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Cryptocurrency Is Coming to Your Credit Cards
Cryptocurrencies are a volatile investment today, but card companies including Visa and Mastercard are betting crypto will one day be used routinely for everyday purchases from food to clothes to plane tickets, and they don’t want to be left behind when that happens. Consumers now can make payments with cryptocurrencies linked to Visa and Mastercard cards provided mainly by fintech companies, but it’s a niche market. And transactions generally depend on third parties converting the crypto to local currencies. Visa and Mastercard say they are working on ways to handle the mechanics of crypto payments themselves. These efforts, if they succeed, would mark a major turning point, the first time that the decades-old networks would enable settling payments in assets beyond what most consider mainstream currencies. [The Wall Street Journal]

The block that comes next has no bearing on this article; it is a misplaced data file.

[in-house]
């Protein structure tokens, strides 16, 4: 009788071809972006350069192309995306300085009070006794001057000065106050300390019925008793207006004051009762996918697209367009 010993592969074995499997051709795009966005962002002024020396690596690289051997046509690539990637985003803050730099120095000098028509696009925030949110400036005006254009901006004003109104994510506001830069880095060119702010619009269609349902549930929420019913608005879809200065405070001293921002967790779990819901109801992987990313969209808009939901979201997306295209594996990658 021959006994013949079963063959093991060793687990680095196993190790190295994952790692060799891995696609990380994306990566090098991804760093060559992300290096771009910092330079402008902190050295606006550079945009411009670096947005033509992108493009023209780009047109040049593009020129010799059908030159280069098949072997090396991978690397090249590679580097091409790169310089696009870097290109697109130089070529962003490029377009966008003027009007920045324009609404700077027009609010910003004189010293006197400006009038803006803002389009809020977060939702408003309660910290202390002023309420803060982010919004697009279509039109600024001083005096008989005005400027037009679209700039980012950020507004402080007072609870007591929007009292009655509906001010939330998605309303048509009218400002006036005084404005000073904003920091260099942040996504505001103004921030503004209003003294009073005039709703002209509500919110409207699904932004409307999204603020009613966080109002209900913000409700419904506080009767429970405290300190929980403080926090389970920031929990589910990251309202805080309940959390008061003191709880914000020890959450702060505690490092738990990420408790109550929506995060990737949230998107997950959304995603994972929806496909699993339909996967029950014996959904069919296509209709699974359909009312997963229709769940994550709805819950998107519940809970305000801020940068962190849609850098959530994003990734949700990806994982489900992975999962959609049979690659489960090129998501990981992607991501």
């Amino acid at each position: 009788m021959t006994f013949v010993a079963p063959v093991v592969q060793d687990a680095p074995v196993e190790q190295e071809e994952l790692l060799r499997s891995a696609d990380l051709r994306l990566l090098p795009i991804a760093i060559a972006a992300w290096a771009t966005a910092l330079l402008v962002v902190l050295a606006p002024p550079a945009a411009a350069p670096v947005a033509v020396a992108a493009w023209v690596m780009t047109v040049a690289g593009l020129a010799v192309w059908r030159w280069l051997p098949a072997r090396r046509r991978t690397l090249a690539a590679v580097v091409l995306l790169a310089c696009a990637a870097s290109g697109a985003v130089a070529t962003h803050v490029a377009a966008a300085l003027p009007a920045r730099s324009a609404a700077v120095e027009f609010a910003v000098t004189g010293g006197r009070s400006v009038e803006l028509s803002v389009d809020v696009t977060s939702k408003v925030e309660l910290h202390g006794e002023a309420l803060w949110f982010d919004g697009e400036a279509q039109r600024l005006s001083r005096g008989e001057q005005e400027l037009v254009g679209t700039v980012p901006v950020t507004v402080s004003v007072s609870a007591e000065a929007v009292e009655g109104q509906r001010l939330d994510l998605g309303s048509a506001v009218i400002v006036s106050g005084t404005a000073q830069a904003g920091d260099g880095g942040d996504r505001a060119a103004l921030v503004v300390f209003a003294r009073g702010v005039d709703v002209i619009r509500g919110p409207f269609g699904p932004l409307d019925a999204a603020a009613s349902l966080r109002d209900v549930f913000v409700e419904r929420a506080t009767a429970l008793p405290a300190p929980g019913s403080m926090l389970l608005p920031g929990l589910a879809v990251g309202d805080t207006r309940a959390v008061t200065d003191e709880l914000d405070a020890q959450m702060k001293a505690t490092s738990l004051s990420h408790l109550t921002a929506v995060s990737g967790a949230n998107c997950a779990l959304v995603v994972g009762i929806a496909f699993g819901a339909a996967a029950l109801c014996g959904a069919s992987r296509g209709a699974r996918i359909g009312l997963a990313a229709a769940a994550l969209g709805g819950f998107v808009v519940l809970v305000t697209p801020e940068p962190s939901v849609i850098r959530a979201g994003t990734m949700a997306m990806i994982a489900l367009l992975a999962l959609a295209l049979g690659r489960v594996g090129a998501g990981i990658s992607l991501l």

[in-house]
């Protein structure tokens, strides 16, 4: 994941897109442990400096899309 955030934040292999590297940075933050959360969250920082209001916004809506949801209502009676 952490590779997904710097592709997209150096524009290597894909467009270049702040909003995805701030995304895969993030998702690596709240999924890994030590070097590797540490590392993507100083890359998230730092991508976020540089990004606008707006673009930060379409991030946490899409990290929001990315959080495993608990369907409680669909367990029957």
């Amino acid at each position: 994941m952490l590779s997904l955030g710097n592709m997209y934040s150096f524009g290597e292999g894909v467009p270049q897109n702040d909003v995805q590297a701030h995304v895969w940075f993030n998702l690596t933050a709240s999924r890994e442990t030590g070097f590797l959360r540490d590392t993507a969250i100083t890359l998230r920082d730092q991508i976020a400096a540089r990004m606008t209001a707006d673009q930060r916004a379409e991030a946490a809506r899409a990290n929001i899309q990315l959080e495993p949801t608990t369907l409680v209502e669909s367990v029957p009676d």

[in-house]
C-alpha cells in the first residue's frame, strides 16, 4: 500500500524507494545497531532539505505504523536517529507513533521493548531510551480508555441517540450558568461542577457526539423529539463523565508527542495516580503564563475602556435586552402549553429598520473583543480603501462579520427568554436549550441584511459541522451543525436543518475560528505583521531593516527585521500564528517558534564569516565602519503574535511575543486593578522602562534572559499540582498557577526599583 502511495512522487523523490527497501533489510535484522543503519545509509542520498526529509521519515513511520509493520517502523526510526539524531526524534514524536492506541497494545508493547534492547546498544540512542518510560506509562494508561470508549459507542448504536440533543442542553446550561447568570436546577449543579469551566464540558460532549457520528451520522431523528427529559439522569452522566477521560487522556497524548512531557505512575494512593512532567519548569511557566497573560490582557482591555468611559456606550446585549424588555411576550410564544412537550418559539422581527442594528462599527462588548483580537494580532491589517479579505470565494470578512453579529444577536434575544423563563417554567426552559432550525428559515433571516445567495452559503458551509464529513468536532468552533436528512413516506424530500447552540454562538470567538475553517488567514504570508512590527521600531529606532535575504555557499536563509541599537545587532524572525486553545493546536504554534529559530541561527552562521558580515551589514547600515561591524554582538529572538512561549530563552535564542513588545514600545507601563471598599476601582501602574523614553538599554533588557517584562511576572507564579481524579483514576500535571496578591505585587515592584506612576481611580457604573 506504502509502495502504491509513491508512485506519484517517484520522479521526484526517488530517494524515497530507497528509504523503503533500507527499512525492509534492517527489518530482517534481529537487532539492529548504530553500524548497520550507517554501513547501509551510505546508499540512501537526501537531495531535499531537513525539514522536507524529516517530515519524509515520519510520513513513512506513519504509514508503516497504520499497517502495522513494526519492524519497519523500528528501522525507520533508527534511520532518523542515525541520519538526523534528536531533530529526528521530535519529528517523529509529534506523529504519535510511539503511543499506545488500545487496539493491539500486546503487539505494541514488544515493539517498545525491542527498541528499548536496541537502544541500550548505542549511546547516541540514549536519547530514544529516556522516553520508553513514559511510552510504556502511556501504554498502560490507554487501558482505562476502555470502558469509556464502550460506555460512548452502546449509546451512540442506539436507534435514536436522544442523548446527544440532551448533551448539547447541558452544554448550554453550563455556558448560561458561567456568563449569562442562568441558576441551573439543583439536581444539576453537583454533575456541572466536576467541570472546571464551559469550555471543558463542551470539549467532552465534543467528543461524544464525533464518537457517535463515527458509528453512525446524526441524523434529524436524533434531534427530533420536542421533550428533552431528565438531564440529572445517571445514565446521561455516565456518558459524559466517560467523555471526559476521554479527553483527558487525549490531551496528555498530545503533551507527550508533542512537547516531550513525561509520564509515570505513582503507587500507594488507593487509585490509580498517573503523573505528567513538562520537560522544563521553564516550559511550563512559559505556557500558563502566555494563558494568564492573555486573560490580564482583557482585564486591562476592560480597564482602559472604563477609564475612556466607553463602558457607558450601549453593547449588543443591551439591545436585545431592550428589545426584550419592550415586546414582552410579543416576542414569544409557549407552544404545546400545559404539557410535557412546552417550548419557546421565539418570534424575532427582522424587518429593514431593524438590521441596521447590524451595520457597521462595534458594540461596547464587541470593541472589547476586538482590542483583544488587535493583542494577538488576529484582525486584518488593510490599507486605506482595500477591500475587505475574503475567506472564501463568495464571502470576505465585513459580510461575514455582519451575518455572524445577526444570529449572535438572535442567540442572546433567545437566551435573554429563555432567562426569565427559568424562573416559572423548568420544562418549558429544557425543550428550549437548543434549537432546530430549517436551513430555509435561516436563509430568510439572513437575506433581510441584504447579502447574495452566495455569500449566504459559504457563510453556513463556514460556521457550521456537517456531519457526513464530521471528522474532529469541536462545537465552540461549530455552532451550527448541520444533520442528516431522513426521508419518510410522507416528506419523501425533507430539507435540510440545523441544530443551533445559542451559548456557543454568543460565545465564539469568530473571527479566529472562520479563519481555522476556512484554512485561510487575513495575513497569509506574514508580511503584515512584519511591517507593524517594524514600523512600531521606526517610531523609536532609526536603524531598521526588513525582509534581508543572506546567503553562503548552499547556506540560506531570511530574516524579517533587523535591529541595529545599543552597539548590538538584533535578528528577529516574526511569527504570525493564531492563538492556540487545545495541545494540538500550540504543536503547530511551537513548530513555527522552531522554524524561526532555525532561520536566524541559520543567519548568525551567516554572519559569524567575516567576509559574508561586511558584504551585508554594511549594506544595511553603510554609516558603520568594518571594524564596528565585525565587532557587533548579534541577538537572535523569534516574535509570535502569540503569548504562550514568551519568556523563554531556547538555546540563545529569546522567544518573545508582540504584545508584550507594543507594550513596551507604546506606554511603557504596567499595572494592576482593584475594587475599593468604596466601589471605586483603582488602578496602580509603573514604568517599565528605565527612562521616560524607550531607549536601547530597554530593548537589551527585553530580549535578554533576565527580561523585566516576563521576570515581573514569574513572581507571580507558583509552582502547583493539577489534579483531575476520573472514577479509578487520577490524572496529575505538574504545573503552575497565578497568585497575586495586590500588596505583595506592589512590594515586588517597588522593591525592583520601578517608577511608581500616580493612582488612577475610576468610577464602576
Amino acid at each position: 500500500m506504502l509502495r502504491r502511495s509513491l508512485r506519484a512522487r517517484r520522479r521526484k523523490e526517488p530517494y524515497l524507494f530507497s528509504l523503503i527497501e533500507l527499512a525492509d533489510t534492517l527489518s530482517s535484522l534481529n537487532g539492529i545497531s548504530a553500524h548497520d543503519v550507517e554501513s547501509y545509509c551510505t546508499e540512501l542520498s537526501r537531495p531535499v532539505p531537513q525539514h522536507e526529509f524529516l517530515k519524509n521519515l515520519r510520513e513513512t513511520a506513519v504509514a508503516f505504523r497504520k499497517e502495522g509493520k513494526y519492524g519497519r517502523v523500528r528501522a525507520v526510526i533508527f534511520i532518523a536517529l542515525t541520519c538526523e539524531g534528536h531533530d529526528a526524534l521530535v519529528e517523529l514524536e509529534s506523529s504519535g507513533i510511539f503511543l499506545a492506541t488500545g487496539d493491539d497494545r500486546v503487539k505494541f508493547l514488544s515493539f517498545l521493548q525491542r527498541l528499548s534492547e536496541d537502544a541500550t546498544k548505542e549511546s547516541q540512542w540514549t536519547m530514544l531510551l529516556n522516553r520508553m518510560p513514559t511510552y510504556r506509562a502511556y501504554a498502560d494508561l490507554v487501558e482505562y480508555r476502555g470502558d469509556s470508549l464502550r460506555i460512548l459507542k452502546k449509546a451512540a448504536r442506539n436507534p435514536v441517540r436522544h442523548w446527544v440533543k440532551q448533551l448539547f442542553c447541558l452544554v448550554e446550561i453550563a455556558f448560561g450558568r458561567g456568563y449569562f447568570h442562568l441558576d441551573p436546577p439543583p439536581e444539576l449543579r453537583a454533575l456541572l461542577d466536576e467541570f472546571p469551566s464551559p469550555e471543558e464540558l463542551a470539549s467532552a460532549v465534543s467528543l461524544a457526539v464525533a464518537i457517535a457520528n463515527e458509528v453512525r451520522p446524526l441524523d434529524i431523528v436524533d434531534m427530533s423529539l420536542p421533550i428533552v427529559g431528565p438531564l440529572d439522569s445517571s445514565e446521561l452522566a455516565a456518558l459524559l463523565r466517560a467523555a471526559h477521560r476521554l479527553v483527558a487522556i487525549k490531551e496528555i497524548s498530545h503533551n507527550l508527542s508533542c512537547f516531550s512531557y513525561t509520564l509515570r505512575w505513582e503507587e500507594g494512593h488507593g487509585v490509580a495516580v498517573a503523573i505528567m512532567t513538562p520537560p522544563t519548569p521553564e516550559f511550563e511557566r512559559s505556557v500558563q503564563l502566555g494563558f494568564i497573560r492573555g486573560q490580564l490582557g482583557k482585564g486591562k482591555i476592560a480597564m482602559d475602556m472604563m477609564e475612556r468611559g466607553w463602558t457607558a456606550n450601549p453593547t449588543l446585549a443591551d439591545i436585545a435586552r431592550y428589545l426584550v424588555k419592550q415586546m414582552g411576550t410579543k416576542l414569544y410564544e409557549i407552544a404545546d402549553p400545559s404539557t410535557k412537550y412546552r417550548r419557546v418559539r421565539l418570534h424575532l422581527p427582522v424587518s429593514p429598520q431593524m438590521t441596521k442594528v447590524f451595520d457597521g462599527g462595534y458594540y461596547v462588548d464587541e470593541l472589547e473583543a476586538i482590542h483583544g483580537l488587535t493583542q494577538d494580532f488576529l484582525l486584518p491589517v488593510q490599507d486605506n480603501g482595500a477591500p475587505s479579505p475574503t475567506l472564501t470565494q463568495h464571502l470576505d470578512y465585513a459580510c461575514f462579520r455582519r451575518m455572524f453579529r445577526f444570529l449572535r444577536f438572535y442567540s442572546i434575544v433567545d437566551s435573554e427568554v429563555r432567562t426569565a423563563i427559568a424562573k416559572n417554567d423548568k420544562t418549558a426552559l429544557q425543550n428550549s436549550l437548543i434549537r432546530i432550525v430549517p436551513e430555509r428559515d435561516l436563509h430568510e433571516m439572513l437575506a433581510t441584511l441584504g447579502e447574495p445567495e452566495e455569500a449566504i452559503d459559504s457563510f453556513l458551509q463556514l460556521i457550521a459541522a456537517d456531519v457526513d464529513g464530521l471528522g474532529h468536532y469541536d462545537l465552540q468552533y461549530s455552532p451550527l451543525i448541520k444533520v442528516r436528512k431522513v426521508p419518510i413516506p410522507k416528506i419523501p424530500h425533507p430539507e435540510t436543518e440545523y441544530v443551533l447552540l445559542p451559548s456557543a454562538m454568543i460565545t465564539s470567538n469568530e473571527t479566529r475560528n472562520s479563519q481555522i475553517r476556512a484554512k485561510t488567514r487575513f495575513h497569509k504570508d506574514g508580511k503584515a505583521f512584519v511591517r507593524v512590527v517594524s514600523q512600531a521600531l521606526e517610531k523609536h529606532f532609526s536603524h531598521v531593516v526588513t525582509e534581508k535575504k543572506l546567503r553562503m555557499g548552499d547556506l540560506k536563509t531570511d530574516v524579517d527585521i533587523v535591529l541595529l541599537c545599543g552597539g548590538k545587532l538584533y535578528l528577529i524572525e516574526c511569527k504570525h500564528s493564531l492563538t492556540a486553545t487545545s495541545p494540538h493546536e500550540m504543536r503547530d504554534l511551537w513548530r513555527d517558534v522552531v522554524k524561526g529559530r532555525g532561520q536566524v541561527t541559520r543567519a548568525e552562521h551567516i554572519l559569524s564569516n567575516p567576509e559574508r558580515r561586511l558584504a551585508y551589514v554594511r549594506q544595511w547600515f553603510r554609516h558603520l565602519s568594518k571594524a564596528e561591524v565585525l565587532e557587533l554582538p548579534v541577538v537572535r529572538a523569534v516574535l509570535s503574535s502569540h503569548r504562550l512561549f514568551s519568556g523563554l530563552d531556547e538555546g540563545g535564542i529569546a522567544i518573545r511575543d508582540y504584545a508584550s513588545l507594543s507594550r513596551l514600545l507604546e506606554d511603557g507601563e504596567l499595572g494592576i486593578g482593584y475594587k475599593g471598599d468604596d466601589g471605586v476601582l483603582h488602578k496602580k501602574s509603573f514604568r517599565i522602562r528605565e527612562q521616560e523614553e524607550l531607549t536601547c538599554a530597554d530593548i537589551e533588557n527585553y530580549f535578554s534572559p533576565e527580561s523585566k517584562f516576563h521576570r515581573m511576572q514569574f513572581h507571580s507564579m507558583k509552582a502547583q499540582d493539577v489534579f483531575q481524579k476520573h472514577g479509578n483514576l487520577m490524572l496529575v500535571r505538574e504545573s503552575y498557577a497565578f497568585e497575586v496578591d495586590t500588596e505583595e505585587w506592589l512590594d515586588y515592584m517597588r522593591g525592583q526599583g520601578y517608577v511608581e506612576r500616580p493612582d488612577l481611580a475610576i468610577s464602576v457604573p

Consumers can get a $200 Amazon gift card by being approved for this card.
This Credit Card Will Give You a $200 Amazon Gift Card But Not for Long
Though Prime Day has passed, you can still take advantage of savings offered by the Amazon Prime Rewards Visa Signature Card. This credit card is now offering a $200 Amazon gift card instantly when you are approved for the account, but only through July 29. If you spend $300 on Amazon purchases, you can apply the $200 gift card at checkout, bringing your balance down to $100. You’ll then earn 5% cash back on the remainder, which means you earn $5 in rewards to be used for a future purchase, yielding a net purchase price of $95. [CNet]
Americans Are Spending Less on Their Credit Cards
Americans dialed back spending on their credit cards in June, pointing to another weak month of US retail sales, according to two major lenders. Barclays economists said their internal credit-card numbers suggest that retail sales may have dropped 0.4% last month, which would be a second straight decline. “Recent data suggest that the US consumer might be starting to pull back on spending,” they wrote in a research note. That has “led us to question if a sharper slowdown in consumer spending is around the corner.” [Bloomberg]